August 1, 2019

Federal Agencies Announce Action Plan on Importation of Prescription Drugs

The U.S. Department of Health and Human Services (HHS) and the Food and Drug Administration (FDA) have released a “Safe Importation Action Plan,” outlining steps they will take to allow the importation of prescription drugs at some point in the future. The goal of this plan is to promote access to safe, lower-cost prescription drugs.

The three-page plan outlines two different pathways that the Trump Administration will pursue to promote this goal:

  • Pathway 1 — The FDA will release a proposed rule to permit state governments, wholesalers and pharmacists to submit plans for time-limited demonstration projects allowing for prescription drugs to be imported from Canada. The rule would be subject to public comment before it is finalized. The proposal will include strict conditions designed to ensure safety of the drugs imported. Applicants would need to demonstrate that their plan would result in a significant reduction in the cost of drugs paid by American consumers.
  • Pathway 2 — Following guidance to be released by the FDA, manufacturers of FDA-approved drugs would be able to import versions of their drugs that they sell in other countries. Manufacturers using this pathway would need to establish that the foreign version is the same as the U.S. version. This pathway would permit manufacturers to sell lower-cost versions of their own drugs in the U.S. under a different National Drug Code (NDC). The press release announcing the action plan states that insulin might be imported under the approach, along with drugs to treat rheumatoid arthritis, cardiovascular disorders and cancer.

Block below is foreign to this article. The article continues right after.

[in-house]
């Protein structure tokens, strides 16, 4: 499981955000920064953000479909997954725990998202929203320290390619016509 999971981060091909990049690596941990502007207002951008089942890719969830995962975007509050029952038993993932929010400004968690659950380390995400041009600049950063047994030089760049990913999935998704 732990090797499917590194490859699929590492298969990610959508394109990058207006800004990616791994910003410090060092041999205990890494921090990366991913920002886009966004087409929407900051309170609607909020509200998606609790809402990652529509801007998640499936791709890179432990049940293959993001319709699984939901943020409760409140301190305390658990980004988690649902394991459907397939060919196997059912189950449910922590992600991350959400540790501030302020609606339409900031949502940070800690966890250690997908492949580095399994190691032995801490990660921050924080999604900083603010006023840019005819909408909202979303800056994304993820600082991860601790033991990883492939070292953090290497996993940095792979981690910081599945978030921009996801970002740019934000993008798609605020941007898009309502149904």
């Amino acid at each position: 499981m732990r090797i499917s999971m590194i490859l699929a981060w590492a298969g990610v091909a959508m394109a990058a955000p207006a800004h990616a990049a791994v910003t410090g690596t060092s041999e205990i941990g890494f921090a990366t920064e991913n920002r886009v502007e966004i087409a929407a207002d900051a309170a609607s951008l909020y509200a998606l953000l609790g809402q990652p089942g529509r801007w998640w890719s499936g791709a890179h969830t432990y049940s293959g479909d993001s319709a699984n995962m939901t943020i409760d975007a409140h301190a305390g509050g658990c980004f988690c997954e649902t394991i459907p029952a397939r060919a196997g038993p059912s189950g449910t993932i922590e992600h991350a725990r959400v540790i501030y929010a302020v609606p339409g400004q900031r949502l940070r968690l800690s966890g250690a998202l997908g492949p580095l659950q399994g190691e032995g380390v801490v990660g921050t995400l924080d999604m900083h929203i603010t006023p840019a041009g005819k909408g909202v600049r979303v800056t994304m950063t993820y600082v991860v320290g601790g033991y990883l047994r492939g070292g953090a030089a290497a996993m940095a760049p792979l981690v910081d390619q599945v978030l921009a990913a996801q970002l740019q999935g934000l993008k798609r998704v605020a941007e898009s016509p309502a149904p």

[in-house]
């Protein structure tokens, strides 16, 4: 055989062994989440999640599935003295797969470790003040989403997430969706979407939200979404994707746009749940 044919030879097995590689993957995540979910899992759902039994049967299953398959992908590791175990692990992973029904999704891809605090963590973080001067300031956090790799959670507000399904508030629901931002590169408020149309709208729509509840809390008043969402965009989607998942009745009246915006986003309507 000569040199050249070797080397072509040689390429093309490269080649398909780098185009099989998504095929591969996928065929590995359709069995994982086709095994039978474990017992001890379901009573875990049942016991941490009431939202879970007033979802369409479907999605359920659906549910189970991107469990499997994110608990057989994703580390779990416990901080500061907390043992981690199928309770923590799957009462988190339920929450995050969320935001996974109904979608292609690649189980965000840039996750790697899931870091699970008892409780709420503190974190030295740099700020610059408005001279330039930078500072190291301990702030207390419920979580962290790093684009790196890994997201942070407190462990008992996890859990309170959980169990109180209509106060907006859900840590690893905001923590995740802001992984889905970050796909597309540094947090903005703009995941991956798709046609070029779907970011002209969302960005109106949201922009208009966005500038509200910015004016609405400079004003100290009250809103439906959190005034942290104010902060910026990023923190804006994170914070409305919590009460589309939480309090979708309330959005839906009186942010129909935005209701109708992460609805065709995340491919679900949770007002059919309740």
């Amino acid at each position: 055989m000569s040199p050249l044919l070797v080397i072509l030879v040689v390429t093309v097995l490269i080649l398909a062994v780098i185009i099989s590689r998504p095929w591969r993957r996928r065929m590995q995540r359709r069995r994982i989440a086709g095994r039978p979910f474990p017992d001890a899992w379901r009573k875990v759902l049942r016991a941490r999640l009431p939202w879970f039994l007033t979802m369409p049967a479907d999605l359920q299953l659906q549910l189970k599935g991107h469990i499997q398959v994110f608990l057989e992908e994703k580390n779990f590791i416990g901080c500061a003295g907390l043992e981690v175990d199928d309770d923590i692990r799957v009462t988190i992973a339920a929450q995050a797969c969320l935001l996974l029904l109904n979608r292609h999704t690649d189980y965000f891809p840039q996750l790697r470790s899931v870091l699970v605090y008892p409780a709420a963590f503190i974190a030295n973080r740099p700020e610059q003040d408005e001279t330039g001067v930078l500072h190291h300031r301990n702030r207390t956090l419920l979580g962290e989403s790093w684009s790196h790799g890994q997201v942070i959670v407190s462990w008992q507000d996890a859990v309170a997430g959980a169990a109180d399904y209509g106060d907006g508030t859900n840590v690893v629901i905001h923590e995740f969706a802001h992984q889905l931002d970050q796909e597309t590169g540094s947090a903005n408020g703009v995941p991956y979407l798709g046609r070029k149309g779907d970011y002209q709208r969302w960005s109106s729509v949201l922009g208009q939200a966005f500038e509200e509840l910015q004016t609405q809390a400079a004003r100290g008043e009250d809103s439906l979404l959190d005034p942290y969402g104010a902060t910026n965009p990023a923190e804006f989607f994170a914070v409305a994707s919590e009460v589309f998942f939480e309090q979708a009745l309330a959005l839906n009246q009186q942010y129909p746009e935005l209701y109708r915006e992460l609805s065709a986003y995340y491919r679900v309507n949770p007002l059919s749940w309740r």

Significant concerns exist about whether these proposals will be effective. With respect to the first pathway, importing drugs from Canada may be difficult because there may not be sufficient supply in Canada to meet U.S. demand. On the other hand, plan sponsors interested in exploring importation possibilities may be able to develop applications to permit importation under the standards to be announced in the proposed rule.

With respect to the second pathway, the program would essentially allow manufacturers to re-import drugs formerly intended for foreign markets, relabel them with a different NDC, and sell them for a lower price in the U.S. However, it is unclear whether manufacturers would have the incentive to pursue this option.

Implications for Plan Sponsors

Details about these pathways will need to be announced by HHS and the FDA. We anticipate that pharmacy benefit managers and other service providers may enter the market to operationalize these importation options when rules are finalized. Plan sponsors should consider asking their professional advisors to consider whether these importation options could be available for their plan participants and beneficiaries.

Sibson will report on developments as they occur.

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